It was only a matter of time before Disney tackled an animated Marvel movie. Picking an extremely obscure title allowed the company to set up a unique world and introduce a group of genuinely fun characters.
Loss leads to superheroic adventure in Disney’s Big Hero 6. It is one of the best films of the year – in any genre.
Hiro Hamada (voiced by Ryan Potter) graduated high school at 13 but has been slacking off since then, using his genius for robotics to hustle opponents for a quick buck in robot fighting. He idolizes his older brother, Tadashi (Daniel Henney), who also has a gift for robotics – and who occasionally bails him out when his robot fighting hustle gets him in trouble. The two live with their restaurant owner aunt, Cass (Maya Rudolph), about her restaurant.
One night Tadashi takes Hiro to his ‘nerd school’ and the work he and his fellow students are doing blows Hiro away and he decides he must go to this school – leading to an invention that impresses head of the school, Professor Robert Callahan (James Cromwell). Callahan invites him to take part in a science fair that could gain him admission.
Hiro’s invention impresses Callahan, but also Alaister Krei (Alan Tudyk), a low-rent Tony Stark who made big bucks exploiting other people’s inventions – but cutting corners wherever he thought it might jack up his profits. Shortly after Hiro chooses admission to Callahan’s school over Krei’s big mony, the hall erupts in flame – and when Tadashi goes back into the building to save Callahan, he doesn’t make it.
Hiro goes into a funk – staying in his room, not eating and generally avoiding everything. Even overtures from Tadashi’s fellow students – Go Go (Jamie Chung), Wasabi (Damon Wayans Jr.), Honey Lemon (Genesis Rodriguez) and their non-scientist friend Fred (T.J. Miller) – fall on deaf ears. Then, when he drops something on his foot, Tadashi’s ultimate creation, huggable personal healthcare robot Baymax (Scott Adsit), he begins to come back to the real world – a process hastened by Aunt Cass inviting Tadashi’s friends to visit.
A chance observation by Baymax puts Hiro in the way of a kabuki-masked villain who has taken Hiro’s invention – though lost in the fire – and is using it for nefarious purposes. From there, the action gets cranked up as Hiro tries to find a way to retrieve his invention and stop the man in the kabuki mask.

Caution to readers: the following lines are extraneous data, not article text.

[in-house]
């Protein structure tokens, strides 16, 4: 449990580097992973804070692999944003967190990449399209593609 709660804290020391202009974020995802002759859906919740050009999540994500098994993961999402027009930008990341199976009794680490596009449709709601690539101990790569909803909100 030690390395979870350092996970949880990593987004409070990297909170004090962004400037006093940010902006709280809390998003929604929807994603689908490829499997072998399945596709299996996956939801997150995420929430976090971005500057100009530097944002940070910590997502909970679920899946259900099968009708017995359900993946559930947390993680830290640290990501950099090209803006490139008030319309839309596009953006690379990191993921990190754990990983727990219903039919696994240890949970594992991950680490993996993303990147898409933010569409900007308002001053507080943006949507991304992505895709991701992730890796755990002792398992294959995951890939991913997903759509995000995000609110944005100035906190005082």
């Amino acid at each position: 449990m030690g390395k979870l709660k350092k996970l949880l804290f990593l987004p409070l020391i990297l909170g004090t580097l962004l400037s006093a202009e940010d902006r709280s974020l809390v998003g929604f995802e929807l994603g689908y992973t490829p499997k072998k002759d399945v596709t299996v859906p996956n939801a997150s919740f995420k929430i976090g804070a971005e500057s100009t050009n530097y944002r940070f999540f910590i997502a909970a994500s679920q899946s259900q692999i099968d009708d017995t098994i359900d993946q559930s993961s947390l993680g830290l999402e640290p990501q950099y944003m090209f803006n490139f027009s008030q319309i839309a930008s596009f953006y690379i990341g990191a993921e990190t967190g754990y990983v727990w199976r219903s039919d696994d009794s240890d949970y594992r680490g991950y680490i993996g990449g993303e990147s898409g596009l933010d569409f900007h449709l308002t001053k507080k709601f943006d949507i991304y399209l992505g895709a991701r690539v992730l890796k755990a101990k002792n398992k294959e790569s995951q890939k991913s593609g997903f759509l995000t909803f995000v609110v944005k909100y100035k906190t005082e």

He drafts his brother’s friends and sets to work on upgrades for Baymax that turn him from a robot nurse into a fighting machine – in spite of the robot’s insistence that this is not a great idea.
Big Hero 6 is set in the city of San Fransokyo – a place that combines elements of American and Japanese design to create something fresh and interesting – and is based on the Marvel title that was developed by Man of Action, the creative team behind Ben 10. As an extremely obscure Marvel title, it allows Disney Animation to play in a Marvel Comics setting without having the intricate continuity of the Marvel Universe (or the Marvel Cinematic Universe, for that matter) place constraints on what they are doing.
It’s worth mentioning that there is a hilarious cameo for Marvel fans as well as some cool references to other sci-fi projects – at least one of which factors into the events of the movie in a major way.
For the third straight time, Disney animation has produced a movie that surpasses the latest efforts of Pixar. Big Hero 6 is a movie that deals with life, loss and family and does so in the guise of a superhero origin movie. It says that you can choose your family; that you can be an individual even as you work as a team, and that intelligence and heart are great by themselves but even better when combined.
Big Hero 6’s 95 minutes zip by and, yes, there is a tag at the end of the film for those who are willing to sit through the credits. It’s important enough to be worth your time.
Final Grade: A+
Photos courtesy of Walt Disney Animation Studios